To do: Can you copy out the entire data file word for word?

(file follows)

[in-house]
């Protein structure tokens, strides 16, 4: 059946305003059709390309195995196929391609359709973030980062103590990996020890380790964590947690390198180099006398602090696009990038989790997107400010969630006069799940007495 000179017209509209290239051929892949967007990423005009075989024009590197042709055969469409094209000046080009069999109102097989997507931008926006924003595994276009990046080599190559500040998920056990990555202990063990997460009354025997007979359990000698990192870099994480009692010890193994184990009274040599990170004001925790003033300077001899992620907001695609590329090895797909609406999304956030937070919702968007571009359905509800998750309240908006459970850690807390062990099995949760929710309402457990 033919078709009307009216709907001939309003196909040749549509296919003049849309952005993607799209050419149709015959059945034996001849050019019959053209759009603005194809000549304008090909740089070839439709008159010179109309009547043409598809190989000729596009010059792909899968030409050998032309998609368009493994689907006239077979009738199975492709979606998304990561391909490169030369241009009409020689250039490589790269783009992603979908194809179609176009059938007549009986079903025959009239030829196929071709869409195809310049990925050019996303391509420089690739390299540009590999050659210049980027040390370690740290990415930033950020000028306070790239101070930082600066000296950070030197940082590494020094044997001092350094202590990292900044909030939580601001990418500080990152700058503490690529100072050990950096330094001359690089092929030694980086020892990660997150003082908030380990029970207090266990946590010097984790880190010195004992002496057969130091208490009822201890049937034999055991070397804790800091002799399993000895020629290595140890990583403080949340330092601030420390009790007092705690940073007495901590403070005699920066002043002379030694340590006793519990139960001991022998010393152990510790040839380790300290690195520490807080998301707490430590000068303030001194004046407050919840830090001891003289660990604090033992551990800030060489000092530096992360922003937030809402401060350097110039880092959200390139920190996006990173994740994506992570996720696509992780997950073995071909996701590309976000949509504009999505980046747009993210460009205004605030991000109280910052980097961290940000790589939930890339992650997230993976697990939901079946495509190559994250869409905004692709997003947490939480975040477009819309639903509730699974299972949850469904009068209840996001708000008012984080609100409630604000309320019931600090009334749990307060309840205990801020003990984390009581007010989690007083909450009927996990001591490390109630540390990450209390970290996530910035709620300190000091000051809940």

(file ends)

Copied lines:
[in-house]
């Protein structure tokens, strides 16, 4: 059946305003059709390309195995196929391609359709973030980062103590990996020890380790964590947690390198180099006398602090696009990038989790997107400010969630006069799940007495 000179017209509209290239051929892949967007990423005009075989024009590197042709055969469409094209000046080009069999109102097989997507931008926006924003595994276009990046080599190559500040998920056990990555202990063990997460009354025997007979359990000698990192870099994480009692010890193994184990009274040599990170004001925790003033300077001899992620907001695609590329090895797909609406999304956030937070919702968007571009359905509800998750309240908006459970850690807390062990099995949760929710309402457990 033919078709009307009216709907001939309003196909040749549509296919003049849309952005993607799209050419149709015959059945034996001849050019019959053209759009603005194809000549304008090909740089070839439709008159010179109309009547043409598809190989000729596009010059792909899968030409050998032309998609368009493994689907006239077979009738199975492709979606998304990561391909490169030369241009009409020689250039490589790269783009992603979908194809179609176009059938007549009986079903025959009239030829196929071709869409195809310049990925050019996303391509420089690739390299540009590999050659210049980027040390370690740290990415930033950020000028306070790239101070930082600066000296950070030197940082590494020094044997001092350094202590990292900044909030939580601001990418500080990152700058503490690529100072050990950096330094001359690089092929030694980086020892990660997150003082908030380990029970207090266990946590010097984790880190010195004992002496057969130091208490009822201890049937034999055991070397804790800091002799399993000895020629290595140890990583403080949340330092601030420390009790007092705690940073007495901590403070005699920066002043002379030694340590006793519990139960001991022998010393152990510790040839380790300290690195520490807080998301707490430590000068303030001194004046407050919840830090001891003289660990604090033992551990800030060489000092530096992360922003937030809402401060350097110039880092959200390139920190996006990173994740994506992570996720696509992780997950073995071909996701590309976000949509504009999505980046747009993210460009205004605030991000109280910052980097961290940000790589939930890339992650997230993976697990939901079946495509190559994250869409905004692709997003947490939480975040477009819309639903509730699974299972949850469904009068209840996001708000008012984080609100409630604000309320019931600090009334749990307060309840205990801020003990984390009581007010989690007083909450009927996990001591490390109630540390990450209390970290996530910035709620300190000091000051809940």